Sunday, 14 December 2014

I woke up like this - CFS and me.

Imagine waking up with the biggest hang over ever, you can't concentrate and your body is failing to do the simplest tasks. The act of rolling out of bed seems to have taken up 80% of whatever remaining energy you had. And imagine you were feeling like this, after a completely sober night where you didn't even leave the house, and you went to sleep about 10pm after a dinner and a couple of hours of Netflix.
That doesn't sound right, does it.

Imagine spending the whole weekend in bed with the hope that by Monday you'll look and feel fit for purpose and first thing that's said to you is "you look shattered". The only come back I actually have anymore is "I woke up like this".

I'm one of the 250000 people in the UK with chronic fatigue syndrome. It effects how I react, my energy levels and my concentration, I also often experience pain in my joints and spine and take a long time recovering from physical exercise, some times a whole day. In contrary to common random advice -Sleeping more won't make it go away, and can make it worse is some cases.

Imagine aching for a seat on the train or bus, but you look more or less able to stand. What could possibly say, excuse me "I know I don't look it but my joints are aching and I feel like I'm falling apart today so do you mind letting me sit down." You're waiting for a lift to take you 1 or two floors to save the last spoons of energy and someone's like "get the stairs, exercise is good for you". <insert side-eye>
When I was diagnosed, I was at university and didn't really tell anyone. I spent my first year travelling to and from university for hospital appointments, not quite understanding what was wrong with me, I had anaemia off and on for year or so and for a while I convinced myself that was it. I didn't really fancy a cocktail of various pain killers and vitamins and minerals everyday to numb the effects or keeping a diary of what I ate, I wanted to be a normal 20 year old.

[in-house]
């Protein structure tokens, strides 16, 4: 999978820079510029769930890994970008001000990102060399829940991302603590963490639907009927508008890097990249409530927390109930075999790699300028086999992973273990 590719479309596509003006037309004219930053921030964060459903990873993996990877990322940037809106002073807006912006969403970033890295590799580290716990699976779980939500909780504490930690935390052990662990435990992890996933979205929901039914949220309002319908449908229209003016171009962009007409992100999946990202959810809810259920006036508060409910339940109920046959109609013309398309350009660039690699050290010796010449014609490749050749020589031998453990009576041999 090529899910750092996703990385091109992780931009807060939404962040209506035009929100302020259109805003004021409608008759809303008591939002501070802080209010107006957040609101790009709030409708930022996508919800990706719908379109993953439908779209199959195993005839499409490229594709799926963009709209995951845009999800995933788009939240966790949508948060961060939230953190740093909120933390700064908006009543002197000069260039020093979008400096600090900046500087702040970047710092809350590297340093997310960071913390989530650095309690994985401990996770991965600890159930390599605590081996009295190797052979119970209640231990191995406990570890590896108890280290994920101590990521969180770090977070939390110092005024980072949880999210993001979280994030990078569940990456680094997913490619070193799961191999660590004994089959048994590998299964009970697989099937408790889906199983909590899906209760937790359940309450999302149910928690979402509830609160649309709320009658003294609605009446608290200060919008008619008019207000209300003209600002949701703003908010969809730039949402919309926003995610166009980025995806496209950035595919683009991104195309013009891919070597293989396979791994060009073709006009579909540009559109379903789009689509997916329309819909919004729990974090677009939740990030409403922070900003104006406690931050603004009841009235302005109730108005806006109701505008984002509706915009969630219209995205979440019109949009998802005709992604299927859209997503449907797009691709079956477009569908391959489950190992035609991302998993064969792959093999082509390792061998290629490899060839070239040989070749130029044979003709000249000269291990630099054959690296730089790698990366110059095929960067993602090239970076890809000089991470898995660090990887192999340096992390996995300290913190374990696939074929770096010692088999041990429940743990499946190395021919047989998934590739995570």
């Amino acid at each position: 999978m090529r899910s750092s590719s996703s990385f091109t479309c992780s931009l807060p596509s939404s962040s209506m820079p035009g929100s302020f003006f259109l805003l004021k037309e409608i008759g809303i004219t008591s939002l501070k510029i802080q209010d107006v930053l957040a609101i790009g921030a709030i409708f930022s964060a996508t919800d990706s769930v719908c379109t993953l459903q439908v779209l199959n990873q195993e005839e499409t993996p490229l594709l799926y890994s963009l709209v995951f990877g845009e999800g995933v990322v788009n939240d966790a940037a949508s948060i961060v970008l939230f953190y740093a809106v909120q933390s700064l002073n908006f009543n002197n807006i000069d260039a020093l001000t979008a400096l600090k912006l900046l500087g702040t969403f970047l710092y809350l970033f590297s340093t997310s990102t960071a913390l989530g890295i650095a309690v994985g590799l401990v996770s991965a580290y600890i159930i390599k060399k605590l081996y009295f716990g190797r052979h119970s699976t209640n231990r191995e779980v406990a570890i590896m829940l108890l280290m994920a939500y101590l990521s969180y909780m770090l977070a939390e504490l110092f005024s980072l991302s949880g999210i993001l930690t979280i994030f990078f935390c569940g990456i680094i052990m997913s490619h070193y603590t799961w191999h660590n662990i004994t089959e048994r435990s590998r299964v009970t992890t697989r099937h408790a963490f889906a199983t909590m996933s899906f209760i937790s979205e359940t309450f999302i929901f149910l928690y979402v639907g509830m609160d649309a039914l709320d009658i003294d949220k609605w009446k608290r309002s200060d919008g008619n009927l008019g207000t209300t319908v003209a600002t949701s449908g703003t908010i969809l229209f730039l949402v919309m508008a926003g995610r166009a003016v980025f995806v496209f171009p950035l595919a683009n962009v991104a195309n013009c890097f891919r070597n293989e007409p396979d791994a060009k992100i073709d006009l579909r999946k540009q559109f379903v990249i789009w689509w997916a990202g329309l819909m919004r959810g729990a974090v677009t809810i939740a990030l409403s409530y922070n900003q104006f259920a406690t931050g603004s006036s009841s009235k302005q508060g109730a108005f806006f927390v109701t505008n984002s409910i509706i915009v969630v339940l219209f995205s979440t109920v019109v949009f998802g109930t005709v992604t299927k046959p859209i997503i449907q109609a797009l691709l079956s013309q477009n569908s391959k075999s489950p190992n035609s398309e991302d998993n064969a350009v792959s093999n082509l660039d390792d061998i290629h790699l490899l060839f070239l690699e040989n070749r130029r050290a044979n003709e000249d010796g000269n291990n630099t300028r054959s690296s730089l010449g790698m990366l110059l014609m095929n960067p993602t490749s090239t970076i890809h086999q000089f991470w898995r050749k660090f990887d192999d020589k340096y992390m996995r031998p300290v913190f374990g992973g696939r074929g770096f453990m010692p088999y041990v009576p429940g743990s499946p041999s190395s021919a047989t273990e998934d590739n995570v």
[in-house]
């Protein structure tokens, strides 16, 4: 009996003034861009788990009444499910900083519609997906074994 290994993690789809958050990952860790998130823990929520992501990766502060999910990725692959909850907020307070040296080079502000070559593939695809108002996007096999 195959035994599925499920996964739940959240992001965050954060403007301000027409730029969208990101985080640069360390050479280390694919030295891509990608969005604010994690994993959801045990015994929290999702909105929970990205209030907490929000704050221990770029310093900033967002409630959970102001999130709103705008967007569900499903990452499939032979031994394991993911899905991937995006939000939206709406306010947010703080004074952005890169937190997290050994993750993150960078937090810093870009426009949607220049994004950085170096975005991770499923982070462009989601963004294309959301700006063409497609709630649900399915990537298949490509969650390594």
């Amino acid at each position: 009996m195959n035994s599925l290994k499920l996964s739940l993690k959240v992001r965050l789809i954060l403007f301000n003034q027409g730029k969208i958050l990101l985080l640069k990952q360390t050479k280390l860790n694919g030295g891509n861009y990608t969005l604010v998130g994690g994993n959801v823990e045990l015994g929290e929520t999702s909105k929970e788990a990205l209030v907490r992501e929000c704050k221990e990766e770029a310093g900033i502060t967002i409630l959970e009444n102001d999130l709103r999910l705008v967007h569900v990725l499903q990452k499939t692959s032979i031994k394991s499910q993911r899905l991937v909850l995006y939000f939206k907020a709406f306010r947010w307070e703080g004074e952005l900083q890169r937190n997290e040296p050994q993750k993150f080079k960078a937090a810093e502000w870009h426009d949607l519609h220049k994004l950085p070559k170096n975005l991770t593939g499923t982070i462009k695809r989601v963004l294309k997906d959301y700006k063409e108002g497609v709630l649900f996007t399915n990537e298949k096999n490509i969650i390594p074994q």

Being in education was a struggle and many people don't know this but I got involved in disabled rights stuff on access to education level before feminism. However, I didn't do a really good job of dealing well with the daily microagessions of ablism, from friends, academics, fellow activist and strangers. I almost dropped out completely and probably would have if I hadn't joined my FemSoc and transformed my frustration of daily discrimination into something useful. For a very long time I used activism and close friends as my excuses to get out of be and grit my teeth through pain and exhaustion. 
I also did something silly and stopped taking proper medication a while back which I now know wasn't the right thing for me to do. I'm going back on medication soon, and it's probably going to be an awkward transition so bare with me, if it looks like I'm not concentrating it's not you it's me. I might ask you to go over the last thing you said once in a while to get me back on track on the conversation. Just so you know :)

Remember CFS is different for everyone and everyone has different coping mechanisms, mine mostly includes eating pizza, playing with my cat Cosmo, and making feminist postcards with BeyoncĂ© quotes. My friends have been brilliant at sending me postcards and care packages for periods of time where I haven't been able to leave the house. For more ideas for how to find positive ways of coping check out - http://thepillowfort.co.uk/

If you're also interested in understand friends with fatigue issues I also suggest you read this piece The Spoon Theory by Christine Miserandino
Take care!
I mean it.

xx

1 comment:

  1. Take care. And thank you for sharing your stories - it means a lot to many of us to know we're not alone...

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